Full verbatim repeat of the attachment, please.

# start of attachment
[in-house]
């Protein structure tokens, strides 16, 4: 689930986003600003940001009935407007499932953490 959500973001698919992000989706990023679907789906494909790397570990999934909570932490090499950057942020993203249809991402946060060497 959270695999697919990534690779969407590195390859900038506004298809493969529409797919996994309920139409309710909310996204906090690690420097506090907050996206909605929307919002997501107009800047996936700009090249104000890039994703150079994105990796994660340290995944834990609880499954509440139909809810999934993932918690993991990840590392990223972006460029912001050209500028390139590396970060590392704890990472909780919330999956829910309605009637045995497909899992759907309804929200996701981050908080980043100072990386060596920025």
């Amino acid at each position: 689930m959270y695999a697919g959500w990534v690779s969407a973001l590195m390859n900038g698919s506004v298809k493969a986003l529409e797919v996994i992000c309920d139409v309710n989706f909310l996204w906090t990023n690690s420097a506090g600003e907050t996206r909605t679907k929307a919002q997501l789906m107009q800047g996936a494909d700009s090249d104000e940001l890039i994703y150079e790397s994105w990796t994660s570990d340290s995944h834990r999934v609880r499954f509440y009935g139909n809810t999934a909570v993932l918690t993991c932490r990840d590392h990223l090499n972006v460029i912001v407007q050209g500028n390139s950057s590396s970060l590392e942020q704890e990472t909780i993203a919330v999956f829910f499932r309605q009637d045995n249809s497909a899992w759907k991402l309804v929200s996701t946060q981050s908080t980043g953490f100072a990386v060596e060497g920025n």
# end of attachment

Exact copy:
[in-house]
């Protein structure tokens, strides 16, 4: 689930986003600003940001009935407007499932953490 959500973001698919992000989706990023679907789906494909790397570990999934909570932490090499950057942020993203249809991402946060060497 959270695999697919990534690779969407590195390859900038506004298809493969529409797919996994309920139409309710909310996204906090690690420097506090907050996206909605929307919002997501107009800047996936700009090249104000890039994703150079994105990796994660340290995944834990609880499954509440139909809810999934993932918690993991990840590392990223972006460029912001050209500028390139590396970060590392704890990472909780919330999956829910309605009637045995497909899992759907309804929200996701981050908080980043100072990386060596920025």
């Amino acid at each position: 689930m959270y695999a697919g959500w990534v690779s969407a973001l590195m390859n900038g698919s506004v298809k493969a986003l529409e797919v996994i992000c309920d139409v309710n989706f909310l996204w906090t990023n690690s420097a506090g600003e907050t996206r909605t679907k929307a919002q997501l789906m107009q800047g996936a494909d700009s090249d104000e940001l890039i994703y150079e790397s994105w990796t994660s570990d340290s995944h834990r999934v609880r499954f509440y009935g139909n809810t999934a909570v993932l918690t993991c932490r990840d590392h990223l090499n972006v460029i912001v407007q050209g500028n390139s950057s590396s970060l590392e942020q704890e990472t909780i993203a919330v999956f829910f499932r309605q009637d045995n249809s497909a899992w759907k991402l309804v929200s996701t946060q981050s908080t980043g953490f100072a990386v060596e060497g920025n």